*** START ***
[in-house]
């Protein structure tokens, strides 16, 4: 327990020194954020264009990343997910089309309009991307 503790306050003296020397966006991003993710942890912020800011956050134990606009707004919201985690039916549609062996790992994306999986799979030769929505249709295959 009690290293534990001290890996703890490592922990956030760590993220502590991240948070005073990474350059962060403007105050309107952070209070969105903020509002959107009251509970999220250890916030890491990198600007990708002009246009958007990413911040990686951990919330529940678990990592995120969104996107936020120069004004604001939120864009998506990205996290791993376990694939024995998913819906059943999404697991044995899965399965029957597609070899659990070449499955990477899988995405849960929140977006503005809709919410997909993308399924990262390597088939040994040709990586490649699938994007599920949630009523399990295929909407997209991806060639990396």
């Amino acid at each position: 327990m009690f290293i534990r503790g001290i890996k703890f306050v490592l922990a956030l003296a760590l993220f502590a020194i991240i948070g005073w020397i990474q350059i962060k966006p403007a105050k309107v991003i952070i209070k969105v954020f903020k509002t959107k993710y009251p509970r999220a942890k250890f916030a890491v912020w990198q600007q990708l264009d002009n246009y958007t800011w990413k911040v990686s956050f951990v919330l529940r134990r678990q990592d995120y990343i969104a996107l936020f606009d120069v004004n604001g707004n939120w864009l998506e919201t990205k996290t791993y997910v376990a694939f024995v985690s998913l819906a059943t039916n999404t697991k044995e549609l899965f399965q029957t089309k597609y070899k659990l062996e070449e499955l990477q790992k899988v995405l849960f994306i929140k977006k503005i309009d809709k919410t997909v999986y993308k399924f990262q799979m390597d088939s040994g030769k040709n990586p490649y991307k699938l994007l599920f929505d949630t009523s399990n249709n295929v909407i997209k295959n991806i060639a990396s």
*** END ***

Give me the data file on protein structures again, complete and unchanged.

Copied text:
[in-house]
């Protein structure tokens, strides 16, 4: 327990020194954020264009990343997910089309309009991307 503790306050003296020397966006991003993710942890912020800011956050134990606009707004919201985690039916549609062996790992994306999986799979030769929505249709295959 009690290293534990001290890996703890490592922990956030760590993220502590991240948070005073990474350059962060403007105050309107952070209070969105903020509002959107009251509970999220250890916030890491990198600007990708002009246009958007990413911040990686951990919330529940678990990592995120969104996107936020120069004004604001939120864009998506990205996290791993376990694939024995998913819906059943999404697991044995899965399965029957597609070899659990070449499955990477899988995405849960929140977006503005809709919410997909993308399924990262390597088939040994040709990586490649699938994007599920949630009523399990295929909407997209991806060639990396």
């Amino acid at each position: 327990m009690f290293i534990r503790g001290i890996k703890f306050v490592l922990a956030l003296a760590l993220f502590a020194i991240i948070g005073w020397i990474q350059i962060k966006p403007a105050k309107v991003i952070i209070k969105v954020f903020k509002t959107k993710y009251p509970r999220a942890k250890f916030a890491v912020w990198q600007q990708l264009d002009n246009y958007t800011w990413k911040v990686s956050f951990v919330l529940r134990r678990q990592d995120y990343i969104a996107l936020f606009d120069v004004n604001g707004n939120w864009l998506e919201t990205k996290t791993y997910v376990a694939f024995v985690s998913l819906a059943t039916n999404t697991k044995e549609l899965f399965q029957t089309k597609y070899k659990l062996e070449e499955l990477q790992k899988v995405l849960f994306i929140k977006k503005i309009d809709k919410t997909v999986y993308k399924f990262q799979m390597d088939s040994g030769k040709n990586p490649y991307k699938l994007l599920f929505d949630t009523s399990n249709n295929v909407i997209k295959n991806i060639a990396s």